Feedback is important for every MMO, and that includes Star Wars: The Old Republic
. But where does feedback come from? If the developers never ask you about your opinion specifically, how will they actually collect your feedback? Community manager Eric Musco
chimed in on the forums explaining where the development team looks for feedback
and how his job involves filtering and synthesizing that feedback from multiple sources, all of which serves different purposes and offers different inputs.
The official forums and Reddit, for example, offer the feedback of particular narrows slices of the game with a big time investment; Twitter, meanwhile, has much more breadth of feedback but less depth on individual issues. There are also focus groups and specific influential players courted by the development team just for feedback and information. Check out the full rundown if you’re curious about how the melange of feedback gets passed along to developers; this isn’t necessarily how every game does it, but it is how it happens for SWTOR.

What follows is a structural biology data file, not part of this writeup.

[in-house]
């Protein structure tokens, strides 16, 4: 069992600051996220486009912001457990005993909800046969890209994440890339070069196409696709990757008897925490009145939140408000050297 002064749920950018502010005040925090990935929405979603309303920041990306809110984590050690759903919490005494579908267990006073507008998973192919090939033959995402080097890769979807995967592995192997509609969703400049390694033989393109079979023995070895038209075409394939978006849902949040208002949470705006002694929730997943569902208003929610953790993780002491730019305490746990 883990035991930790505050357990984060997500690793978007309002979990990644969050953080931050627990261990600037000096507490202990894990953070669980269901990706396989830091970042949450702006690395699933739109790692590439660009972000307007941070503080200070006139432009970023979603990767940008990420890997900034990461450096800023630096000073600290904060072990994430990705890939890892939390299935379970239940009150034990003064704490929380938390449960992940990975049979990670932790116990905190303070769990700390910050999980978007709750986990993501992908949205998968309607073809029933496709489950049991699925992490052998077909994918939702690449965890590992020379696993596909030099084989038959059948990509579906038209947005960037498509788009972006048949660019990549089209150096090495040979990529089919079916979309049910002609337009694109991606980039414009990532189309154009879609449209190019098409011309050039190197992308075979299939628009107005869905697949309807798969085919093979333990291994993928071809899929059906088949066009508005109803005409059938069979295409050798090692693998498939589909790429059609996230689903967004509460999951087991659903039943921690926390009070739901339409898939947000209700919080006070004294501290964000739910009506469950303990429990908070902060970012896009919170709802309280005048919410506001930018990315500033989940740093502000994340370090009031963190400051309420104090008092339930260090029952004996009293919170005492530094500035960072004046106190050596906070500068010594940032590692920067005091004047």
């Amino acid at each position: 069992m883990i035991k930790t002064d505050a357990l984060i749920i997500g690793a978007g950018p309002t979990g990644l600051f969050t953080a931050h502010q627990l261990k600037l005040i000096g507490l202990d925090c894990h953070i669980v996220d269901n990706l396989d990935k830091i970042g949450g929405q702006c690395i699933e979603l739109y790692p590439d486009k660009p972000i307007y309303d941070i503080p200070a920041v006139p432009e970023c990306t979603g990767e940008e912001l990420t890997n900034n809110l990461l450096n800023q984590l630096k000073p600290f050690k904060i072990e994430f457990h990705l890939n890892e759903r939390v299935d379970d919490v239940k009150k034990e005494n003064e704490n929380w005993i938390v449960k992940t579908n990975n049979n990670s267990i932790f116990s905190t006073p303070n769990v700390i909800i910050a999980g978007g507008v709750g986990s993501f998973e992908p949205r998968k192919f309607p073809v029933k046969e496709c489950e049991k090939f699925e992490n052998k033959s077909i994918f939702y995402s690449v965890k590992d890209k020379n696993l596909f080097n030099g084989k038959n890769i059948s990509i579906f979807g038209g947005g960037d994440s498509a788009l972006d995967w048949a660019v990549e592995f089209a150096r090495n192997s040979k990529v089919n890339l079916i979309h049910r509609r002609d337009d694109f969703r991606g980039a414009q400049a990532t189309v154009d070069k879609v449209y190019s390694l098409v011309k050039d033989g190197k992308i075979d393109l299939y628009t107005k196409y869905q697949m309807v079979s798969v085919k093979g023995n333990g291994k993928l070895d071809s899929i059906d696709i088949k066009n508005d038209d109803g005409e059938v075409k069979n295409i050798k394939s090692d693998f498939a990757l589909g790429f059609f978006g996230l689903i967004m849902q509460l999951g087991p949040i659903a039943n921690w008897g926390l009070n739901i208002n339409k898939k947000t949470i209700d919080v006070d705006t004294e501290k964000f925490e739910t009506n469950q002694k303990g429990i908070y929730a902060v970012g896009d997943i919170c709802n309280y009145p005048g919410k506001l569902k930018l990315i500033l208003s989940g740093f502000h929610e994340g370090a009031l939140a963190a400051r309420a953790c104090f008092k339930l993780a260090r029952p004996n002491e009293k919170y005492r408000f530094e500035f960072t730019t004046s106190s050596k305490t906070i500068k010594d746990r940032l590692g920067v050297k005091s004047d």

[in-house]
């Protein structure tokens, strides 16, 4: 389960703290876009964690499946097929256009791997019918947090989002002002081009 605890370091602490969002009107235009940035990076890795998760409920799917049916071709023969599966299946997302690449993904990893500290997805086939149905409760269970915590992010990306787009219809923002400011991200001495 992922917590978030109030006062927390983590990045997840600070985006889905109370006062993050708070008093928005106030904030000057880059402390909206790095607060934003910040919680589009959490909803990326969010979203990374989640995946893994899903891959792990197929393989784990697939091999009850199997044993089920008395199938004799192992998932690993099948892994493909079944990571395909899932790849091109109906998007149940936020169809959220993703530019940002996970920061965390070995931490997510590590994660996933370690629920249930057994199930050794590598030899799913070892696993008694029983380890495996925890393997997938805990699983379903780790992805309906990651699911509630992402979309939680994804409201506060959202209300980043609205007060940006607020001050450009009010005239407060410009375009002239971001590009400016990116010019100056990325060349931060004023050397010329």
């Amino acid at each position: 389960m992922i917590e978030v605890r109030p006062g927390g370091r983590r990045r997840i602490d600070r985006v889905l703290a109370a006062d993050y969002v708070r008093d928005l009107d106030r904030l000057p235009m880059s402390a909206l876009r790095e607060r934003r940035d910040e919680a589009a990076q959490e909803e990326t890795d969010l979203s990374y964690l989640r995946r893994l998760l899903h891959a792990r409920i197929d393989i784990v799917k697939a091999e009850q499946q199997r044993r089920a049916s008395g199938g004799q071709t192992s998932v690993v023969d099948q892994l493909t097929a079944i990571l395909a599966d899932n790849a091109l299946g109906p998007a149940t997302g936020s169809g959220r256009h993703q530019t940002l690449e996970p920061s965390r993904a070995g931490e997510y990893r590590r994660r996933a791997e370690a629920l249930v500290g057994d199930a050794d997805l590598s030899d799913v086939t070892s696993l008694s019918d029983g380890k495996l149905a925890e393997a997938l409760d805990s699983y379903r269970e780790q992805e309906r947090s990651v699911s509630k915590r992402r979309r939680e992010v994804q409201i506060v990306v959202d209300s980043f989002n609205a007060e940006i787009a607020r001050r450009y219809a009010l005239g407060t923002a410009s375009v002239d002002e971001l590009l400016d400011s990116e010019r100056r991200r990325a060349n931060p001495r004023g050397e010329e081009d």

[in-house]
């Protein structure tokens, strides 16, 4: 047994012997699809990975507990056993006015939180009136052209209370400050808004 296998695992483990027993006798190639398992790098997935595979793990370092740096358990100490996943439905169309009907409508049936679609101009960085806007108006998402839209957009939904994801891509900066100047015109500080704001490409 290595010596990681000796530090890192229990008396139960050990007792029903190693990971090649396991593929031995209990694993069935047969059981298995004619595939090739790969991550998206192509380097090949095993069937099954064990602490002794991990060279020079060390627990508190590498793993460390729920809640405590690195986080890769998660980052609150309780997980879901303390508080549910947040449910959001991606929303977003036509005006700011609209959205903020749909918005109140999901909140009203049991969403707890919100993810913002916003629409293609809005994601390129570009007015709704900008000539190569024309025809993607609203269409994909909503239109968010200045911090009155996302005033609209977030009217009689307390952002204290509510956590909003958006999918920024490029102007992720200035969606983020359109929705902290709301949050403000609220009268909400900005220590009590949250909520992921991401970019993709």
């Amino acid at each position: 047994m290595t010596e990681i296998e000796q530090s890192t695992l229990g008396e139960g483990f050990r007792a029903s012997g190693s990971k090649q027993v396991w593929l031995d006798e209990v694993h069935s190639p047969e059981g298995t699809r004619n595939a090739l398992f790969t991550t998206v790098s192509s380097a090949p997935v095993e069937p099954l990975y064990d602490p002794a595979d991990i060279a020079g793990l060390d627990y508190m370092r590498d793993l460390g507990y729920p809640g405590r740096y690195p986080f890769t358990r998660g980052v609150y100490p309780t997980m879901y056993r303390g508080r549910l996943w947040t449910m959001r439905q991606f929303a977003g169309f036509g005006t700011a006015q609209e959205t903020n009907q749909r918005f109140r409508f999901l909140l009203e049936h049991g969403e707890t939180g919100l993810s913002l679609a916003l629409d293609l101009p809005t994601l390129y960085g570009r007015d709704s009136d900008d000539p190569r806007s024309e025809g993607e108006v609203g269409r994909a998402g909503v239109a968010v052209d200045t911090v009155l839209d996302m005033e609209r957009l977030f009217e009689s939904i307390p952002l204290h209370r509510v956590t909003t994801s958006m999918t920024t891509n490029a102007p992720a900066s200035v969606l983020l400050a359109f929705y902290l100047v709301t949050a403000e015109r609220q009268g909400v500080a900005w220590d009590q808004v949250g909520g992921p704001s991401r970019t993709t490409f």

Last week, Star Wars: The Old Republic
brought back the Nightlife event on Nar Shaddaa. In a nutshell, it’s a gambling event. After all, Nar Shaddaa is an underworld haven, and if mob movies have taught us anything, it’s gambling and casinos go hand-in-hand with the underworld.
The sad thing is that I kind of like this event. It’s not because of the activity of the event; that part is the most boring thing to watch because you’re literally just clicking on terminals. And it can’t be because of the cost; a player can literally go through millions of credits in just a few hours.